- Leader of Hacking Group Who Stole $1 Billion From Banks Arrested In Spain
News day new bank malware. Spanish Police has arrested the alleged leader of an organized Russian cybercrime gang behind the Carbanak and Cobalt malware attacks, which stole over a billion euros from banks worldwide since 2013. In a coordinated operation with law enforcement agencies across the globe, including the FBI and Europol, Police detained the suspected leader of Carbanak hacking group in Alicante, Spain. Carbanak hacking group started its activities almost five years ago by launching a series of malware attack campaigns such as Anunak and Carbanak to compromise banks and ATM networks, from which they swiped millions of credit card details from US-based retailers. According to the Europol, the group later developed a sophisticated heist-ready banking malware known as Cobalt, based on the Cobalt Strike penetration testing software, which was in use until 2016. The group targeting users by sending malicious spear-phishing emails to hundreds of employees at different banks, which if opened, infected computers with Carbanak malware, allowing hackers to transfer money from the banks to fake accounts or ATMs monitored by criminals.
Cyber security Tips: Users are strongly recommended that avoid opening any emails which come from unknown peoples, never click on any links without verifying, avoid installing software’s from unknown sources and keep updated antivirus in your system.
- Android Malware in QR Reader apps on Play Store downloaded 500k times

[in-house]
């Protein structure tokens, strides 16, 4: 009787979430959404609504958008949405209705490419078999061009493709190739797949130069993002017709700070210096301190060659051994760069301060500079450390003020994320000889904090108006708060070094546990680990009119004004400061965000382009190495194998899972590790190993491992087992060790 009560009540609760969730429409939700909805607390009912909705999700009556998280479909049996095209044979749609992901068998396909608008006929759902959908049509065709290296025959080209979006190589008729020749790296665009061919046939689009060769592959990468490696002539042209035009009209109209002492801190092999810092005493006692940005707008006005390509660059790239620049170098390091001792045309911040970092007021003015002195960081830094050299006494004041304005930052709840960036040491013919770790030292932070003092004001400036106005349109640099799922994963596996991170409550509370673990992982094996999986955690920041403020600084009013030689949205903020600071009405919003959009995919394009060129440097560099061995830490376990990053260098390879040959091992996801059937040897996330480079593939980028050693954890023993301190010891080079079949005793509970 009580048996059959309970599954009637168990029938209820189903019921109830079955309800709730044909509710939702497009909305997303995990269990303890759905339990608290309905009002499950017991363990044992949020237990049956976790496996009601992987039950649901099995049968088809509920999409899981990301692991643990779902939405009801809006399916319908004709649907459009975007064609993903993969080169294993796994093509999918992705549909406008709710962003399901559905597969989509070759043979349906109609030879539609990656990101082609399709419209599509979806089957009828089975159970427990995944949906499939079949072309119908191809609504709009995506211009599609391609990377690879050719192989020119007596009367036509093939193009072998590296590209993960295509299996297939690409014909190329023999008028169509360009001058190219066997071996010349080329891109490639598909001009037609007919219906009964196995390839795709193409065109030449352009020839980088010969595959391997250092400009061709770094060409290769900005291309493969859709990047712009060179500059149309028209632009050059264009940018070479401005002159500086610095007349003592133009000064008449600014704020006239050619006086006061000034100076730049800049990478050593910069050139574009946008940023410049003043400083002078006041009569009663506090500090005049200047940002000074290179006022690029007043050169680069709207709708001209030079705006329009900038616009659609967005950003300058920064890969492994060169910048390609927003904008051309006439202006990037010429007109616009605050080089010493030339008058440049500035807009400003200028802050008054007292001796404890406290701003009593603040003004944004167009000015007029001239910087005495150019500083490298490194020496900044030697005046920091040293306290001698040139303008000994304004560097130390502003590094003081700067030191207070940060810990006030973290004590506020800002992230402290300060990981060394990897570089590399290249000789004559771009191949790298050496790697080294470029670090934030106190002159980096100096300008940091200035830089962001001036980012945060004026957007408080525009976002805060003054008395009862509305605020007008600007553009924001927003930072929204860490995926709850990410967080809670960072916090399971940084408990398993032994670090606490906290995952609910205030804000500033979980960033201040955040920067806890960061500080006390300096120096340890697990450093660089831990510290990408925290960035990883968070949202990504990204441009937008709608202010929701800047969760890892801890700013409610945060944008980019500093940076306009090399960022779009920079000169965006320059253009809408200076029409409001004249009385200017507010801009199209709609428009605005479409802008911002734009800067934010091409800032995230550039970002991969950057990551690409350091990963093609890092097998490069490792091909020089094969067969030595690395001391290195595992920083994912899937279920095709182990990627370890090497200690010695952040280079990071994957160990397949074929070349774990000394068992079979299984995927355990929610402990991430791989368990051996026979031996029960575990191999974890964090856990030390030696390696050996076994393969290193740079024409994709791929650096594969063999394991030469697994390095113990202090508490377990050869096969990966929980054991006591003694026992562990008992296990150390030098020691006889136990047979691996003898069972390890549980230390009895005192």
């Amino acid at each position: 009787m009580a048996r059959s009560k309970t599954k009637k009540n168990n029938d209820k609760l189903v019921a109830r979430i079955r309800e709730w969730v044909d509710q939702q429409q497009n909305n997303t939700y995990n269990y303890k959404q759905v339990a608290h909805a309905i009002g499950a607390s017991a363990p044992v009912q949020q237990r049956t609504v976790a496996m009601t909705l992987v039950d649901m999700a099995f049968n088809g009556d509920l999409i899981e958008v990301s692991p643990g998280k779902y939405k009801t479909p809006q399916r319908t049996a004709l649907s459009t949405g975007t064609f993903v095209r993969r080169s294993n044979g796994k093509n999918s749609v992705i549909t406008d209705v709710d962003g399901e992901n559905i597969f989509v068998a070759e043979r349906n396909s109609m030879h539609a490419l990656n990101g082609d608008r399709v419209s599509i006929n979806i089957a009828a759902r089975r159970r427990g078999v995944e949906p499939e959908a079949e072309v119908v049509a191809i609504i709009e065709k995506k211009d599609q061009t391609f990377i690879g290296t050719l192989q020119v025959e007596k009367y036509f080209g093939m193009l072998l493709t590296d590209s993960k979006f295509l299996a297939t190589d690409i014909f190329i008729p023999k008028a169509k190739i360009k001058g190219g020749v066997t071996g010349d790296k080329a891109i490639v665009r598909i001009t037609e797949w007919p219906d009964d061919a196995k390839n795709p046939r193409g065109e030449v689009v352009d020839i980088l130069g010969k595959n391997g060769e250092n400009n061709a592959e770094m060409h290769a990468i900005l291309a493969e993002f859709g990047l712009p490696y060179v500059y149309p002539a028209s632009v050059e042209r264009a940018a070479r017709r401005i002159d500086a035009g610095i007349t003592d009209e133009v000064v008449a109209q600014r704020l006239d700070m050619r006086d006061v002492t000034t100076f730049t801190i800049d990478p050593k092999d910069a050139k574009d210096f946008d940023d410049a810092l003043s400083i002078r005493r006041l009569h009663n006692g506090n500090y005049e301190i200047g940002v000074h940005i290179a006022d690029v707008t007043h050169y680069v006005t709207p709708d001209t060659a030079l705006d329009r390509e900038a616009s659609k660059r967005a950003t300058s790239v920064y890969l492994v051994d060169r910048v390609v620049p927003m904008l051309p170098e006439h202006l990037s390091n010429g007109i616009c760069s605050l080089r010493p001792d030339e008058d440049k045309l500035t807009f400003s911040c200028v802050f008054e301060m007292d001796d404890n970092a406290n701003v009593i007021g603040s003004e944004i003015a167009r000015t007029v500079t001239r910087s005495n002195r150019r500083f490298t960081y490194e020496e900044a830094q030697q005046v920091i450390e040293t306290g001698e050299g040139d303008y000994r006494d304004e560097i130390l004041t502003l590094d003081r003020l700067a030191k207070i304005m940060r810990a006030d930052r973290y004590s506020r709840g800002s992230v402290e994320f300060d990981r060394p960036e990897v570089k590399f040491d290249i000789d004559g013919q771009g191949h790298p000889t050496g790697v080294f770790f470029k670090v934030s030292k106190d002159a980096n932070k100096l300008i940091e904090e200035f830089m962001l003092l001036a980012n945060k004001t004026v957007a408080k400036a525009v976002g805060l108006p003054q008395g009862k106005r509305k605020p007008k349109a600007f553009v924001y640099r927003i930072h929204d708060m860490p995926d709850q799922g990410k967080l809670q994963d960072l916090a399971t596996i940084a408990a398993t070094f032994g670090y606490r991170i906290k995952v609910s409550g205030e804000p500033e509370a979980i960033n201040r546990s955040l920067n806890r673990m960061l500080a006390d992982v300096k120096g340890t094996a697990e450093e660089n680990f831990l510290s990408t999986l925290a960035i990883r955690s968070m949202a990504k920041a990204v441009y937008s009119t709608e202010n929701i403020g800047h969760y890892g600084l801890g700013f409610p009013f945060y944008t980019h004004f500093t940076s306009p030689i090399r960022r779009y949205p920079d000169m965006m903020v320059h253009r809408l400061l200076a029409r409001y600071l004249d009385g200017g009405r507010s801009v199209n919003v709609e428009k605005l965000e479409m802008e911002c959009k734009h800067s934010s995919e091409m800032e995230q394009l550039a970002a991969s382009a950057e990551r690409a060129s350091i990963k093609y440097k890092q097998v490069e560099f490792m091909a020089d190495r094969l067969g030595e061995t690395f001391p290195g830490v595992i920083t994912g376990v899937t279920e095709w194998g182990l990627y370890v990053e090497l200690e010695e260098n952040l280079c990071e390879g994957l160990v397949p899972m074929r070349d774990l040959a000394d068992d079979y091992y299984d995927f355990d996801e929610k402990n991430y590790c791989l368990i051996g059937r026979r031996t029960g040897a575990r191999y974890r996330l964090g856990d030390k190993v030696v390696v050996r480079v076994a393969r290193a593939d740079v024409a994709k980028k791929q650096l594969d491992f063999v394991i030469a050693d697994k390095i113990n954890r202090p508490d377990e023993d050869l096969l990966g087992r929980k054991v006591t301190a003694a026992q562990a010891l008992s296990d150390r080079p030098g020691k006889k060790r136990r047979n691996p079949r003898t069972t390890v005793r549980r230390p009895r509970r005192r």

Another day, another Android malware. This time the malware spams users with advertisements and web links to generate revenue. The IT security researchers at SophosLabs have discovered a new Android malware in seemingly harmless QR readers apps on Google Play Store called Andr/HiddnAd-AJ. The malware was found in six QR code reading apps and one was in smart compass. All the infected apps made to Play Store by evading Google’s Play Protect, an app developed to intensify further the security of systems running on Android. According to analysis, the malware works in such a way that once it infects the device, it waits up to six hours to start spamming the device with irritating large screen advertisements and notifications containing clickable links. Some of the apps were already downloaded over 500,000 times.
Cyber Security Tips: Users are strongly recommended that if you have downloaded any of these apps, remove them right now. Moreover, the only safe place for Android users to look for clean apps is still Play Store, therefore, avoid downloading unnecessary apps. Sophos Labs also recommend sticking to Google Play if possible.